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MLB Playoffs 2019: Third Time Has To Be A Charm For Dave Roberts 

Can the LA Dodgers' perennial World Series skipper really be on the hot seat? 

The past two seasons  Dave Roberts has just missed becoming the second Black manager to win a World Series and the first since Cito Gaston won back to back titles with the Toronto Blue Jays in 1992-93. 

In 2017, the Dodgers won 104 games but lost the World Series in seven games to the Houston Astros and MVP George Springer, who killed them at the plate and with some lethal leather.   

In 2018, Roberts won 92 games and led LA back to the World Series against Alex Cora and a buzzsaw known as the Boston Red Sox. It was the first WS matchup between minority managers in MLB history.  

More history was made by a manager of color in that series, but it wasn’t Roberts who would get the credit. Cora stole the show by becoming the first Hispanic manager in history to win the World Series. 

Pioneering History

With a franchise-record 106 wins this season, Roberts has averaged 98 wins a season, since taking over for Don Mattingly in 2016 and when the Dodgers meet the Washington Nationals on Thursday night in Game 1 of the NLDS, it will be the first step towards another crack at an elusive World Series. 

It’s a journey that started when Magic and Co. hired Roberts to lead the Dodgers over a WS hump that the illustrious franchise has failed to clear since 1988. 

 

In 2017, Roberts became the fourth African-American manager to lead a team to the World Series, joining Gaston, Dusty Baker (2002 San Francisco Giants) and Ron Washington (2010 and 2011 Texas Rangers).

He’s also the first World Series manager of Asian descent and the second one to manage in the big leagues, as his mother is Japanese-American. Don Wakamatsu was the first when he became the Seattle Mariners skipper (2009-2010).

In 2016, Roberts and Dusty Baker engaged in the first Black Knight face off in the MLB postseason. Roberts would defeat Baker in the NLDS and then fall to the eventual World Series champ Chicago Cubs in the NLCS. 

“It was special, Roberts said, “I tried not to get out of that isolated moment of the series or the individual game, but the moments that I did take, you would look across the field and see Dusty Baker and a person that I’ve admired since I was a kid. To see what he’s done, and how he’s impacted not only my career but baseball, I really took moments to appreciate that and never take that for granted.”

Wrong Side Of History

With another 100-win season under his belt, Roberts embarks on his third shot at baseball supremacy as a manager. Nothing’s ever easy — especially for the African-American manager —  so after battling for 162 games, Roberts still faces an offseason of uncertainty if he doesn’t close the deal.

No manger competing in these 2019 MLB playoffs has as much pressure on him to win as Roberts, who risks becoming the Marv Levy of MLB. 

Levy lost four Super Bowls in a row with the Bills in the 90s, so Roberts has a way to go to endure such pain, but he is flirting with baseball’s record for all-time World Series ineptitude. On the flip side, he could finally get over the hump and become immortalized in the annals of MLB history. 

There Roberts goes again, sniffing around for some history to immerse himself in. Roberts will have to be at his absolute best because the unfortunate reality is that managers get judged on how many championships they win, not how often they get to the big game.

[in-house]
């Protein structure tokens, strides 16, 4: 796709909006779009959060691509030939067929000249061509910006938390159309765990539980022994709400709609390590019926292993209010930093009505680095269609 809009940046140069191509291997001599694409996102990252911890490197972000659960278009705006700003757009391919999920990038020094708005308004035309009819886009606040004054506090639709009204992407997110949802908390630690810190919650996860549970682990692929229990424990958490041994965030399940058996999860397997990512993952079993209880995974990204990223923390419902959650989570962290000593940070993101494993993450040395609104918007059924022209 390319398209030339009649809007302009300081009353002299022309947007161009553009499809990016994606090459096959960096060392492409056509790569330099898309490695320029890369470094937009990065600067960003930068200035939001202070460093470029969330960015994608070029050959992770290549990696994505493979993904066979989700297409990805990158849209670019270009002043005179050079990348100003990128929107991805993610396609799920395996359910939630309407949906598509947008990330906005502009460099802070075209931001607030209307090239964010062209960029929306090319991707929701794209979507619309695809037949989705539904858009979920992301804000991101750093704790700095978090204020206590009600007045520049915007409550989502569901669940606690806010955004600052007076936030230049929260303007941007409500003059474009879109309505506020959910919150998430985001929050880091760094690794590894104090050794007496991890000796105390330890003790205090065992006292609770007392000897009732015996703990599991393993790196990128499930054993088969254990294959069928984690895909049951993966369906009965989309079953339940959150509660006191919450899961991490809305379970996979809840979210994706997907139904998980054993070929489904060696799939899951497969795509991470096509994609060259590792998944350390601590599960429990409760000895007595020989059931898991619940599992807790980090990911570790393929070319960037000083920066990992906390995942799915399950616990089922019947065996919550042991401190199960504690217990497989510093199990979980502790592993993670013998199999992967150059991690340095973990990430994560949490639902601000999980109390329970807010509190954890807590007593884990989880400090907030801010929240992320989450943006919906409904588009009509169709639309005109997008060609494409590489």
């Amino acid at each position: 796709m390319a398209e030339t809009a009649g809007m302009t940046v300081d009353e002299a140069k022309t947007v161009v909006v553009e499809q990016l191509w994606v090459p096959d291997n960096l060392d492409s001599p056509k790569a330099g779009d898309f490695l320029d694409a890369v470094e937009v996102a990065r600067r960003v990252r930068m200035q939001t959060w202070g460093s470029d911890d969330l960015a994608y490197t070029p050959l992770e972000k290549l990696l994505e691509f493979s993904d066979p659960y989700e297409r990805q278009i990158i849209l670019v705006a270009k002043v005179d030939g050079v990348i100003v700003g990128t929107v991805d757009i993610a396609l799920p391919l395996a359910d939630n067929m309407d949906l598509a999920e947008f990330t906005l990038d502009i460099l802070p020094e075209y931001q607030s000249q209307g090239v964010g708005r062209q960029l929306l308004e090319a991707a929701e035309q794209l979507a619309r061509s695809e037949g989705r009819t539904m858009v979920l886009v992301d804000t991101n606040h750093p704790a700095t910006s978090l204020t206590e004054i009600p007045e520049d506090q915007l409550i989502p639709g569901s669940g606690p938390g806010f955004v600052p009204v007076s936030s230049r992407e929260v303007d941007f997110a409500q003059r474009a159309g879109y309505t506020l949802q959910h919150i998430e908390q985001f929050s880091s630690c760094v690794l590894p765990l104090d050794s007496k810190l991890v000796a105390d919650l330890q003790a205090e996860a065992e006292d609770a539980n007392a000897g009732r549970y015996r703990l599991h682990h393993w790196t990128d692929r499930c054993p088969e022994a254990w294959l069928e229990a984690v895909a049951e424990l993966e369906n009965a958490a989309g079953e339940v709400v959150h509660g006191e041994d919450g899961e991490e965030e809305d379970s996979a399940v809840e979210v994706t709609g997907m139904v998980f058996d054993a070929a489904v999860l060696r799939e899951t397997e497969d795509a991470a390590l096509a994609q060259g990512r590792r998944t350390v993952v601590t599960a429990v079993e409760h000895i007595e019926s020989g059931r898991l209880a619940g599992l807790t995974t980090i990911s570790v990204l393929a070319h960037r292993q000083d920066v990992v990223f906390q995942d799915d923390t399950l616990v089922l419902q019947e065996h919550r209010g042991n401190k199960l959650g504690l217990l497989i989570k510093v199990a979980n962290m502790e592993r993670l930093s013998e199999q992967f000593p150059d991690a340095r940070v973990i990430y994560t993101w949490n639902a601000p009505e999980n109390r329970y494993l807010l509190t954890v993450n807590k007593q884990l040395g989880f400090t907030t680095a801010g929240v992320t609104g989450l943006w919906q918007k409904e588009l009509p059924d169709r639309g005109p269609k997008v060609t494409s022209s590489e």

Last season, his Dodgers became the first team since the Texas Rangers of 2010 and 2011 to lose back-to-back World Series. Three teams have returned to the World Series a third straight time after losing two in a row, a list that includes the 1909 Detroit Tigers, the 1913 New York Giants and the 1923 New York Yankees. Only the Yankees won it the third time.

Dire State Of Black MLB Managers

Roberts is the lone African-American manager in the sport, which suggests that despite diversity efforts on the player level and league offices, MLB owners still have problems with hiring managers of color and entrusting them with leadership positions.

It’s hard to believe that the problem still exists  — 71 years after Jackie Robinson broke the player color barrier and 43 years after Frank Robinson broke the color barrier for black managers when the Cleveland Indians named him skipper in 1975. 

Robinson was the first full-time manager, but not the first brother to manage a game on an interim basis. 

In all, only 29 Black managers have been hired since Robinson’s arrival in 1975. Since Gastons first World Series championship in 1992, just 11 black men have managed various MLB squads: Don Baylor  Dusty Baker, Jerry Manuel, Davey Lopes, Lloyd McClendon, Jerry Royster, Willie Randolph, Cecil Cooper, Ron Washington, Bo Porter, Dave Roberts.

The Pressure To Win

It’s 2018, but Roberts’ presence as a Black manager is still a significant storyline, along with the franchise’s quest to bring another championship home on the 31-year anniversary of the Dodgers winning in 1988. It was the bravery of Kirk Gibson and bravado of manager Tommy Lasorda that won that chip. 

Lasorda told Dave Roberts before Game 7 of the 2017 World Series that, until Roberts wins a ring he hasn’t done a thing. 

Roberts has probably suffered nightmares about that rant — which also happens to be one of the biggest jinx’s in sports history.  At the time, he handled those harsh words of encouragement with the same class that he approaches his craft and handles being the lone brother managing in the sport. 

His latest run for the ring starts with three wins over the Washington Nationals in the 5-game NLDS and then a meeting against the multi-talented St. Louis Cardinals or the young gunning Atlanta Braves led by Ronald Acuna Jr.  

 

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